When I was a child, television was simple: We watched Lawrence Welk and Gunsmoke on CBS and Bonanza on NBC. Those were the only two television stations we received and we got great reception–as long as someone stood beside the set with the wire antennas strategically held aloft in their hands.
We were enthralled. It was the modern world where the Cartwrights and Marshal Dillon came visually into our living rooms and we were grateful for the opportunity to see I Love Lucy solve all the world’s comical problems in a half hour of running around like a chicken with her red-haired head off.
Every time I watch television today, I remember those days with nostalgia. While I used to long for more than two or three choices on the television, I could at least make the television work by myself. I walked up, flipped a switch and there! The television came to snowy life. Then, squinting carefully to see which shows were where, I cranked the channel knob like cracking a safe until I was watching those channels. Easy, right? The television was a large, cumbersome piece of furniture where you placed a bowl of flowers for decoration and directed that mystifying collection of tubes and wires in whichever was the most convenient location for maximum comfort in viewing.
Today, the televisions have shrunk to a very light, very flat computer-style screen with a dizzying number of remote controls for a) the one to turn it on; b) the one to manage cable; and c) the one to flip on Netflix and Youtube, and d) the DVR which opens up even more selections. Gone are the days of two channels. Cable offers you a staggering range of programming; so much so, that it is almost impossible to choose the thing you should most wish to watch.
It has become a challenge: No more Marshall Dillon and Ben Cartwright: Now, you can watch fantasy, humor, movies, “reality”, documentaries, horror, sports, home shopping, cooking shows and religion. You can find any of these at any time and what’s more, if you can’t wait to watch the show you are panting for, you can do something called “livestreaming”–don’t ask.
I could deal with all of this, I really could manage, but I have run up against another problem with using my friendly television–you must be a technological wizard to set it up. Now, I tried to be a grown-up about this, but I can only hit “Set-up” so many times only to have it disappoint me when it fails to “set up,” before I am a weeping, whining, frustrated, furious mass of humanity hurling insults and sometimes objects at the impassive blank screen , which steadfastly refuses to be moved by my hysteria.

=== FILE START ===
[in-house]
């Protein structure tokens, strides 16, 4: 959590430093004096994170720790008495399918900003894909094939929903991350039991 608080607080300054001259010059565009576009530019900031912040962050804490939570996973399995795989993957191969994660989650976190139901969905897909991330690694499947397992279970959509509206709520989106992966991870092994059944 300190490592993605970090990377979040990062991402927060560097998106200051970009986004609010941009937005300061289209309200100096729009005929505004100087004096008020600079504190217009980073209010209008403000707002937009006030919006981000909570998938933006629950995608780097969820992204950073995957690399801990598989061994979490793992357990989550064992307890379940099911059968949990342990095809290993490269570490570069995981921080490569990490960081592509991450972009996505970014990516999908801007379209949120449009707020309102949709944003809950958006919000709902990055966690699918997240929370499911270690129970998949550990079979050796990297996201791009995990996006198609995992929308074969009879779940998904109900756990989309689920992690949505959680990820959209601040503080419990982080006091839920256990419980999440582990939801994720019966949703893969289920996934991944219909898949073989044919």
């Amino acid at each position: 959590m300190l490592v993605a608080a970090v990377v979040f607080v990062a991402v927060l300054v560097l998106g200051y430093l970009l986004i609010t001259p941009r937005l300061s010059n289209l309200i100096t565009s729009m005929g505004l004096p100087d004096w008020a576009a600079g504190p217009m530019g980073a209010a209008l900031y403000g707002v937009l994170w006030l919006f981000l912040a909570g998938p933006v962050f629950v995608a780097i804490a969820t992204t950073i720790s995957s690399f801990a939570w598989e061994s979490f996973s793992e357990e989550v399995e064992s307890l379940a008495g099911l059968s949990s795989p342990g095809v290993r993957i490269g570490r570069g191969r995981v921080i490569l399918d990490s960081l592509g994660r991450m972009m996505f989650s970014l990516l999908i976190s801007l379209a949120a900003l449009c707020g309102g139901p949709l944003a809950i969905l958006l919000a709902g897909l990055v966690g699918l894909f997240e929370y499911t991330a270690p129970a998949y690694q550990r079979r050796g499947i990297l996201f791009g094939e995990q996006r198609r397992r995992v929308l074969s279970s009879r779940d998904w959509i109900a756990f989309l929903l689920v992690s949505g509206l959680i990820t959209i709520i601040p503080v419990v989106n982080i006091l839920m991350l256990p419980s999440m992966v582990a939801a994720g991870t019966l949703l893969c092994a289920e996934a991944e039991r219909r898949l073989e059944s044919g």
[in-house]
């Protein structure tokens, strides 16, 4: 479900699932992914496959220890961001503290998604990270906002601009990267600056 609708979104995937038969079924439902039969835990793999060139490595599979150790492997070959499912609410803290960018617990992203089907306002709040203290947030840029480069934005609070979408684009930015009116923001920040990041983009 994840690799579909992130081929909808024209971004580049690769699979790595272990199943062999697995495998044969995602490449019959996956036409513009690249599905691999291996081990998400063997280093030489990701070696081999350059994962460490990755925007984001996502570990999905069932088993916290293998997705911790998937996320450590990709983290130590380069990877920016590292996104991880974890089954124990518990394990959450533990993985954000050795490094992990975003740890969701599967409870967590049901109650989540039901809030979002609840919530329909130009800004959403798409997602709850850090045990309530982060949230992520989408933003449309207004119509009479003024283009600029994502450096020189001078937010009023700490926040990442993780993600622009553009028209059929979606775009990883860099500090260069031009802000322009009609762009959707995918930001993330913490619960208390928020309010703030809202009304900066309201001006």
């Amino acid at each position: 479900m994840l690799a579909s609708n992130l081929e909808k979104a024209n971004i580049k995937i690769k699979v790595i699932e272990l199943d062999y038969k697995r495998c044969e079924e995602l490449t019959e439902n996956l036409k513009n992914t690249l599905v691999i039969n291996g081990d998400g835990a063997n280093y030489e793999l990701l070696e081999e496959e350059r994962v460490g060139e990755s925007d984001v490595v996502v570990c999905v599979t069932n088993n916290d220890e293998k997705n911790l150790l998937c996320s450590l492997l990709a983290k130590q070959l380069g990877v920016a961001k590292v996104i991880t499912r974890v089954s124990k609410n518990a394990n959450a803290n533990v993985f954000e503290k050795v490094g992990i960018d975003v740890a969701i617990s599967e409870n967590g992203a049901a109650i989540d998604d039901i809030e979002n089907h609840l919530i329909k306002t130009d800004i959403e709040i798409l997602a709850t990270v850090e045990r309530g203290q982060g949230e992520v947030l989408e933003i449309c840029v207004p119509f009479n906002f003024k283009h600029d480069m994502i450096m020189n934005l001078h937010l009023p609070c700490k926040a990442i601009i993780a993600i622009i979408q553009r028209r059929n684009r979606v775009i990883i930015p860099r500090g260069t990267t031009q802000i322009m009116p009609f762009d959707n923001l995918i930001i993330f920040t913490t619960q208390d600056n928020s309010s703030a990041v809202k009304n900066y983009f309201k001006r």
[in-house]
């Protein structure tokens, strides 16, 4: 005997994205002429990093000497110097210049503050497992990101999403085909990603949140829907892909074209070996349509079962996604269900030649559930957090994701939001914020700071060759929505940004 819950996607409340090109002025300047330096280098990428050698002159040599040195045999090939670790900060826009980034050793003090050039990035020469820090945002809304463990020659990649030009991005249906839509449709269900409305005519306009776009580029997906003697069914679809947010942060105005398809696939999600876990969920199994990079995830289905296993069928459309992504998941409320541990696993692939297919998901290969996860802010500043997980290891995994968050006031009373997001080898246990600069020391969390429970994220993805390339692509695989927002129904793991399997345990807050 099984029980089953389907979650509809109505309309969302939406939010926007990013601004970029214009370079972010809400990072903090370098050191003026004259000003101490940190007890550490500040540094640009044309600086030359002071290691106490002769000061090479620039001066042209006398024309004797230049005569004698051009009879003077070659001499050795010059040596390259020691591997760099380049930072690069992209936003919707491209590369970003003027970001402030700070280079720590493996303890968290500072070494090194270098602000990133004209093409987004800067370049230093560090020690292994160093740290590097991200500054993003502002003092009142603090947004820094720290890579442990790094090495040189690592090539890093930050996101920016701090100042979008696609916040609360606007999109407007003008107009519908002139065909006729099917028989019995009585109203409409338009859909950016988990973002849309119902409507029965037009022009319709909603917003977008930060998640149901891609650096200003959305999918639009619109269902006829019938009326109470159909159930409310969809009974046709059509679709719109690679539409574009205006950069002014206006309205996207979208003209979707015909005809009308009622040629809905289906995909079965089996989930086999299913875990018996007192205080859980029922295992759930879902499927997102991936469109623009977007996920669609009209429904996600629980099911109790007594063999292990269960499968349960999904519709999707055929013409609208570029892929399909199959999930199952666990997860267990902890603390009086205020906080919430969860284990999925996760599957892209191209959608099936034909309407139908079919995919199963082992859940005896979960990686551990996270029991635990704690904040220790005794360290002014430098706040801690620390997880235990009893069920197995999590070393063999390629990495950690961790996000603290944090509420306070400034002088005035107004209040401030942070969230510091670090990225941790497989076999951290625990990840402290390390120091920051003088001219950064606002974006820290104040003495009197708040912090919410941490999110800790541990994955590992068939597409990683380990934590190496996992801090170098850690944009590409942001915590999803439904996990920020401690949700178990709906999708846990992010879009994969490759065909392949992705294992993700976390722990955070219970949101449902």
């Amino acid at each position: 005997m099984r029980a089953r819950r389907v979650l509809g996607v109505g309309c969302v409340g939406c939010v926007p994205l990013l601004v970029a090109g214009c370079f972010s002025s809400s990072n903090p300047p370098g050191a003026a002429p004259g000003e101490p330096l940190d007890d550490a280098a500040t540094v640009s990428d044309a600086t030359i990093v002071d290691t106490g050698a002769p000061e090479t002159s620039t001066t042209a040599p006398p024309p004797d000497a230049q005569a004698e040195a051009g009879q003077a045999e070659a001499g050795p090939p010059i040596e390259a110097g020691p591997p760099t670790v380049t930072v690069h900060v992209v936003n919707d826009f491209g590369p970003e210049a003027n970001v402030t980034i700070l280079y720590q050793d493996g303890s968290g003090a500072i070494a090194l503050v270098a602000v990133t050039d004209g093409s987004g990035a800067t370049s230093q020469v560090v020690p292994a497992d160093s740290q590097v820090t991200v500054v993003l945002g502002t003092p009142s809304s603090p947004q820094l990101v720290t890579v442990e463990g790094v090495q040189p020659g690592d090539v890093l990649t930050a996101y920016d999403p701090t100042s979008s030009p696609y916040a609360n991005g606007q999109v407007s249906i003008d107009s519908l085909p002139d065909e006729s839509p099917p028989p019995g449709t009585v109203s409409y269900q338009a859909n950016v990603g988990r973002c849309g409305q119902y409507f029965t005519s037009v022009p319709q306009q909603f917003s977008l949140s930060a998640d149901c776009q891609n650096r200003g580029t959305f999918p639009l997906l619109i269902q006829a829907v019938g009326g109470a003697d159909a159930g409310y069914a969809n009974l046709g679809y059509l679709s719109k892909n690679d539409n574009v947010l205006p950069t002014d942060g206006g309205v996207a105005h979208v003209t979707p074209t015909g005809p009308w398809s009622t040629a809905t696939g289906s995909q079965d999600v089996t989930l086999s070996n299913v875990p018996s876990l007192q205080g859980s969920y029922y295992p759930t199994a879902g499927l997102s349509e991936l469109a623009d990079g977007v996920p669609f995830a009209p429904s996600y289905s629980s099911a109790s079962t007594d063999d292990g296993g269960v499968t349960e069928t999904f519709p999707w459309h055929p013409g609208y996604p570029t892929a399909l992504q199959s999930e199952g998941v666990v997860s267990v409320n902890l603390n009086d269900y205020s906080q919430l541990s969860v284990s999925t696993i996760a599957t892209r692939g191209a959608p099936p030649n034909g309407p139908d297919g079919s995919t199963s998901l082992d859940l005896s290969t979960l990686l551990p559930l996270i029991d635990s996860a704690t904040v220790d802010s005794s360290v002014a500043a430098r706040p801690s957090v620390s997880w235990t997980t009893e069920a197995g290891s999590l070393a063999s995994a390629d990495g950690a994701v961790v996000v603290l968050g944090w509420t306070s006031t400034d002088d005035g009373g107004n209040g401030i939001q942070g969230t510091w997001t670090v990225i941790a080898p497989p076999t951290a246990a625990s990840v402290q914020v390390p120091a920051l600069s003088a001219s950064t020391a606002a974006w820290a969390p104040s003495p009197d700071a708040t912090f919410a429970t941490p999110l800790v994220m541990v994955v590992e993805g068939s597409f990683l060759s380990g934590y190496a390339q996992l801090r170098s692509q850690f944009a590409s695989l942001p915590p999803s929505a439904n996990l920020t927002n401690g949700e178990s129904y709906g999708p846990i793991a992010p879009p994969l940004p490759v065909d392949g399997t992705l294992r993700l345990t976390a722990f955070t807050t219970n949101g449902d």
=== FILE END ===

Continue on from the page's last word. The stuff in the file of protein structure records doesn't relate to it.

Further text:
Feeling like the foolish old woman I am, I have resorted to calling the cable company and they come to my house (eventually) and expertly manipulate all of those remote controls like so many guns in a holster. “Now, this one is for turning on the television,” some kid younger than my winter coat will tell me. “Oh, great, and do I use this number key pad for channels?” I ask eagerly.
“Oh no! You have to use this one to change the channels,” he says handing me a second one. “Great, I can do that,” I say, doubtfully. “Where do I go on this one for Netflix or Amazon Prime or whatever?” I am so hopeful.
“You use this one,” he pushes another remote into my hands, ” and if you want to LiveStream….” “I don’t,” I say sharply as he reached into his toolbelt for yet another gun…I mean remote.
“Well, I’ll just leave you to get acquainted with your new television system and enjoy,” so saying, he headed for the door. I won’t say he ran to his truck, but he wasted no time getting there.
By labeling my remotes—“power,” “cable,” “DVR” and “I don’t know”…I was able to limp along for about three days. I began to be very proud of myself for how quick I got on the draw. And then it happened: we had a power outage. It didn’t last too long and everything was back on within a half hour—except the television system. It seems when it loses power, it must be “set-up” again. There are two things which should never lose power–hospitals…and my television system. I plan to look into that as soon as the delivery guy re-does everything so I can use it again. But I’m willing to bet that the service guys at the cable office are flipping a coin…and the loser has to come out and set me up again. Marshal Dillon wouldn’t do this to me!